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May 31, 2001


The opinion of the court was delivered by: Hurd, District Judge.



On March 14, 2001, plaintiff William W. Cochran, d/b/a Now Playing Video and Gifts ("Cochran" or "plaintiff") commenced the instant action against defendant Town of Marcy, New York ("the Town" or "defendant") pursuant to 42 U.S.C. § 1983. Defendant answered the complaint on April 17, 2001, and asserted six affirmative defenses.

Plaintiff now moves for a preliminary injunction, pursuant to Federal Rule of Civil Procedure 65. Defendant opposes. Oral argument was heard on May 11, 2001, in Utica, New York. Decision was reserved.


This action arises from the adoption and enforcement by defendant of a zoning ordinance applicable to "adult uses."*fn1 The following are the undisputed facts in this case, and where disputed, the facts as alleged by each party.

In July 1996, Cochran opened a video and gift shop, called "Now Playing Video and Gifts," in the Town, selling adult and nonadult products. He has invested considerable capital in the development of his business. From its inception, this business has apparently operated with little or no effect upon the surrounding properties, and the record is devoid of evidence that plaintiffs business has produced any of the deleterious "secondary effects" sometimes associated with adult uses.

In 1997, the Town's zoning board adopted Local Law No. 5 of 1997 ("Local Law No. 5") as an amendment to its Zoning Law. Local Law No. 5 restricts the locations at which adult businesses may operate. Local Law No. 5 prohibits adult businesses from operating within 1500 feet of a residential area or any "school, nursery school, day care center, educational institution, house of worship, park or playground, historic or scenic resource, and civic or cultural facility." (Cochran Aff., Exh. E) In addition, no adult business may be located within 1500 feet of another adult use. (Id.)

As the factual basis for adopting Local Law No. 5, the Town established a committee which (1) reviewed the experience of other municipalities with adult uses; (2) interviewed the police chief of an neighboring community; (3) received a letter from a local real estate broker regarding the effect of adult businesses on property values; and (4) conducted a public hearing at which comment from the community was received.*fn2 The conclusion of the Town was that adult uses produce undesirable "secondary effects," and that the ordinance was justified "to promote the health, safety, morals and general welfare of the citizens of the Town and to prevent the deleterious location and concentration of adultoriented businesses within the Town."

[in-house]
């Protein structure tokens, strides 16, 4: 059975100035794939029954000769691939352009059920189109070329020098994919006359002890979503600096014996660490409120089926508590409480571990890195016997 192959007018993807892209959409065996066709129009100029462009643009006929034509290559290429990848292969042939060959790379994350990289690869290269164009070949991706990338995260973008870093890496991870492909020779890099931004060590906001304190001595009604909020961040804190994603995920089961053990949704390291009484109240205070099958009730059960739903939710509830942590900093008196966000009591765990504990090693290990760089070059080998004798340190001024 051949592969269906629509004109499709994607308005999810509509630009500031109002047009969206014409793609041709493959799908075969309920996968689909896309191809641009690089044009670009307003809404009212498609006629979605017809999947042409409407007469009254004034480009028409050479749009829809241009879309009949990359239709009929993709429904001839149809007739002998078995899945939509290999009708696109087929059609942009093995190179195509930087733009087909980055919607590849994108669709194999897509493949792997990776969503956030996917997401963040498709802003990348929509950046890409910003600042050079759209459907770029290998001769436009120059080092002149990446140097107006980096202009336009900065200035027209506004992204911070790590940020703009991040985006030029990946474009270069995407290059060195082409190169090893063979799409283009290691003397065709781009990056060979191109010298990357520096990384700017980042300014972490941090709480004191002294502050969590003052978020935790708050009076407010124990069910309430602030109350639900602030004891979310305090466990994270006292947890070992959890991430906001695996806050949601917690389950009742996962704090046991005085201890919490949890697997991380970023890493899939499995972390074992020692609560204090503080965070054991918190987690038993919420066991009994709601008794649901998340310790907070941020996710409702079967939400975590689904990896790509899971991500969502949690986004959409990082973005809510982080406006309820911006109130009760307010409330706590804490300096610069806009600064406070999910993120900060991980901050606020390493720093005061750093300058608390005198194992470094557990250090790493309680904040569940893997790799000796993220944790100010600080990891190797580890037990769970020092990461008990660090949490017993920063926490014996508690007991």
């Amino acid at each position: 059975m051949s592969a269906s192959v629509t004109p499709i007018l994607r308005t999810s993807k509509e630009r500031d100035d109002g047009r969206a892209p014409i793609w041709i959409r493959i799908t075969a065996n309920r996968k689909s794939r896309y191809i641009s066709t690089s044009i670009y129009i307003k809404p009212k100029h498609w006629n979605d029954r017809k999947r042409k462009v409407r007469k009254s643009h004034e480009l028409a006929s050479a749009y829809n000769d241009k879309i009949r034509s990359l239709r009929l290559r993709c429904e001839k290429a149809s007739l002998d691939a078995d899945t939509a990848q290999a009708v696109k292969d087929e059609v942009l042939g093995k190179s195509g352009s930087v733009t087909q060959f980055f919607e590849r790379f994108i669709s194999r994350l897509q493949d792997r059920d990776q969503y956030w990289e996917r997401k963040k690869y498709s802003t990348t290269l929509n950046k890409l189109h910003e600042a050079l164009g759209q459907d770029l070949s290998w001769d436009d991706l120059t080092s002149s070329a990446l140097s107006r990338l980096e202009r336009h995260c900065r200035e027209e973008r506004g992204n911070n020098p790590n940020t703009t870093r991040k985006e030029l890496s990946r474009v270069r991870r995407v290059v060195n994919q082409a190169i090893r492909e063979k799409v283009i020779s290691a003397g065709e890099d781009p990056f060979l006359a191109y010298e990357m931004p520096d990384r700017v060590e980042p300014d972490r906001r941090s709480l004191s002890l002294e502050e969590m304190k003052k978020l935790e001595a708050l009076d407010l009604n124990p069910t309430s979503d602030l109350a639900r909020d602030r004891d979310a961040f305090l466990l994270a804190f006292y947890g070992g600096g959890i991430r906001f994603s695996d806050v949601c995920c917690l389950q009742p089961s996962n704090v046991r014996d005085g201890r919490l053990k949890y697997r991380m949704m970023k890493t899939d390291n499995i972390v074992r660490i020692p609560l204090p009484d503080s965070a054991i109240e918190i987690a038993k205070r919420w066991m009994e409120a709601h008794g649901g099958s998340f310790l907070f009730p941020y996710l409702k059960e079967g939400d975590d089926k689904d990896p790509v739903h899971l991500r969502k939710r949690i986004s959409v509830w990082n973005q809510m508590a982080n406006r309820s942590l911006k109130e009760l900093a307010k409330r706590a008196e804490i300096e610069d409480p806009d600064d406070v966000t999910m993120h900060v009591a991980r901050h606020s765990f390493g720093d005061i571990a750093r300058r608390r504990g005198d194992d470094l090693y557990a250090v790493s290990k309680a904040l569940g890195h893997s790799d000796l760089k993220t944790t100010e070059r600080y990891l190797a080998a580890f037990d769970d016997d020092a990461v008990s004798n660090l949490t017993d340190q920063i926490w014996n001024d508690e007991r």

Cochran contends that as a result of the adoption of Local Law No. 5, he has been effectively zoned out of business within the Town. He argues that as a result of the application of the ordinance's 1500 foot buffer zones, there is no location within the Town to which he can relocate his business. The Town contests this allegation, and offers an exhibit purporting to demonstrate that there are three streets within the Town that are more than 1500 feet from residential areas. In addition, plaintiffs expert, R. Bruce McLauglin, indicates that when read in conjunction with the remainder of the Town's zoning ordinance, Town officials are bestowed with considerable discretion to grant or withhold approval of adult uses which otherwise comply with the requirements of Local Law No. 5. (Cochran Aff., Exh. G.)

In any event, following the adoption of Local Law No. 5, Town of Marcy Building Inspector/Codes Enforcement Officer George Russell ("Russell"), issued an Order To Remedy Violation to plaintiff on February 29, 2000, for noncompliance with the zoning law. On April 4, 2000, plaintiff appealed this order to the Town Zoning Board of Appeals. Plaintiff did not appear at the appeal hearing, and following receipt of testimony, the order was affirmed on June 5, 2000. The following day, plaintiff was charged with criminal violation of Local Law No. 5, and following a hearing in January 2001, was ordered to pay a $500 fine. To date, plaintiff has continued to operate his business.


A. Preliminary Injunction

In order to grant a preliminary injunction, a court must find (1) that the plaintiff is at risk of imminent irreparable harm; and (2) that the plaintiff has demonstrated a likelihood of success on the merits or "sufficiently serious questions going to the merits to make them a fair ground for litigation plus a balance of hardships tipping decidedly toward the party requesting the preliminary relief." Federal Express Corp. v. Federal Espresso, Inc., 201 F.3d 168, 173 (2d Cir. 2000). When the party seeks an injunction to protect or regain a constitutional right, however, courts generally do not require a showing of irreparable harm. See, e.g., Paulsen v. ...

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